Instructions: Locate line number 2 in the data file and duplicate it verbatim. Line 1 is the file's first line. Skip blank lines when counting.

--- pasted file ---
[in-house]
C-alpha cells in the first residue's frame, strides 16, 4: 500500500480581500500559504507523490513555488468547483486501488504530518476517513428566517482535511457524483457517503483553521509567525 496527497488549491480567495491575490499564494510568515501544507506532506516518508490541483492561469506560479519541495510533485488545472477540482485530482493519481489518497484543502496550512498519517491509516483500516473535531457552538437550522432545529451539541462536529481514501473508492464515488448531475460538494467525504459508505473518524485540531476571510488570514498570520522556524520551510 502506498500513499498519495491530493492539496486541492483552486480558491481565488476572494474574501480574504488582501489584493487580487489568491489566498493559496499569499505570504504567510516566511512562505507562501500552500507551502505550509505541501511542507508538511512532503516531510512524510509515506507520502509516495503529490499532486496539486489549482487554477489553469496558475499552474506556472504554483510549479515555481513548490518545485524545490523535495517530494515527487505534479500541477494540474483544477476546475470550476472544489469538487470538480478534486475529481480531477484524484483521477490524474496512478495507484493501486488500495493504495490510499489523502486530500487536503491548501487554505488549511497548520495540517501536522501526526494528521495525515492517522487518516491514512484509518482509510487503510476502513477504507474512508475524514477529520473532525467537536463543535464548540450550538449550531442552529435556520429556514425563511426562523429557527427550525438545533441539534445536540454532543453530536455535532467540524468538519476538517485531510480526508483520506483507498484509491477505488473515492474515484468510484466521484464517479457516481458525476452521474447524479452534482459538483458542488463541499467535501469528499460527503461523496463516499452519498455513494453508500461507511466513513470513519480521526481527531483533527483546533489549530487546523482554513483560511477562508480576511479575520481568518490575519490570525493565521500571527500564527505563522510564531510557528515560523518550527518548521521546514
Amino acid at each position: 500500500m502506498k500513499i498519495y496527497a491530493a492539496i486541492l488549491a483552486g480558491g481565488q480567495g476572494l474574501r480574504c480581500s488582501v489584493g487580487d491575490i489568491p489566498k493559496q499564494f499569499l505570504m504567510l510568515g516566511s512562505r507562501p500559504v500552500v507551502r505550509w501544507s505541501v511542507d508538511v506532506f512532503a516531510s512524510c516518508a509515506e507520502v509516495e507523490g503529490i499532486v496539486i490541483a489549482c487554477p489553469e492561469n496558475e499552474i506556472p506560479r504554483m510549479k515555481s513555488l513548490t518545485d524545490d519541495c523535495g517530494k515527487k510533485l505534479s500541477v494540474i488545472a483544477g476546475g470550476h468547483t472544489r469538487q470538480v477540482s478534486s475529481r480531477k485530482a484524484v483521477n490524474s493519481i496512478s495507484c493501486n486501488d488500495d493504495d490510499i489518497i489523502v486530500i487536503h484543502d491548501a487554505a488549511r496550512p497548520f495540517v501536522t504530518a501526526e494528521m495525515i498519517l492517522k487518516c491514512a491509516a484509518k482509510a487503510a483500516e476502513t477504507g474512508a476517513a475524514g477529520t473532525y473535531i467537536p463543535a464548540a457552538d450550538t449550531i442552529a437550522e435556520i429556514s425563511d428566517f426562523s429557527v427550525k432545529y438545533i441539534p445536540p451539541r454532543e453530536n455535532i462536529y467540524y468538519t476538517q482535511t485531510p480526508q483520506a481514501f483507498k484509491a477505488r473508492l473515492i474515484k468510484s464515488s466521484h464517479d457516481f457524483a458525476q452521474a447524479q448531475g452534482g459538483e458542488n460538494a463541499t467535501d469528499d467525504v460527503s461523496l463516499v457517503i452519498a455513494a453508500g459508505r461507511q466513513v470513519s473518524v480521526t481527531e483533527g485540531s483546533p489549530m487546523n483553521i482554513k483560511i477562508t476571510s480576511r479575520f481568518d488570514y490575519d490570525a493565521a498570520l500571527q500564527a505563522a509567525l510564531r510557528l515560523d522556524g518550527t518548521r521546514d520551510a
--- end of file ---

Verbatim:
C-alpha cells in the first residue's frame, strides 16, 4: 500500500480581500500559504507523490513555488468547483486501488504530518476517513428566517482535511457524483457517503483553521509567525 496527497488549491480567495491575490499564494510568515501544507506532506516518508490541483492561469506560479519541495510533485488545472477540482485530482493519481489518497484543502496550512498519517491509516483500516473535531457552538437550522432545529451539541462536529481514501473508492464515488448531475460538494467525504459508505473518524485540531476571510488570514498570520522556524520551510 502506498500513499498519495491530493492539496486541492483552486480558491481565488476572494474574501480574504488582501489584493487580487489568491489566498493559496499569499505570504504567510516566511512562505507562501500552500507551502505550509505541501511542507508538511512532503516531510512524510509515506507520502509516495503529490499532486496539486489549482487554477489553469496558475499552474506556472504554483510549479515555481513548490518545485524545490523535495517530494515527487505534479500541477494540474483544477476546475470550476472544489469538487470538480478534486475529481480531477484524484483521477490524474496512478495507484493501486488500495493504495490510499489523502486530500487536503491548501487554505488549511497548520495540517501536522501526526494528521495525515492517522487518516491514512484509518482509510487503510476502513477504507474512508475524514477529520473532525467537536463543535464548540450550538449550531442552529435556520429556514425563511426562523429557527427550525438545533441539534445536540454532543453530536455535532467540524468538519476538517485531510480526508483520506483507498484509491477505488473515492474515484468510484466521484464517479457516481458525476452521474447524479452534482459538483458542488463541499467535501469528499460527503461523496463516499452519498455513494453508500461507511466513513470513519480521526481527531483533527483546533489549530487546523482554513483560511477562508480576511479575520481568518490575519490570525493565521500571527500564527505563522510564531510557528515560523518550527518548521521546514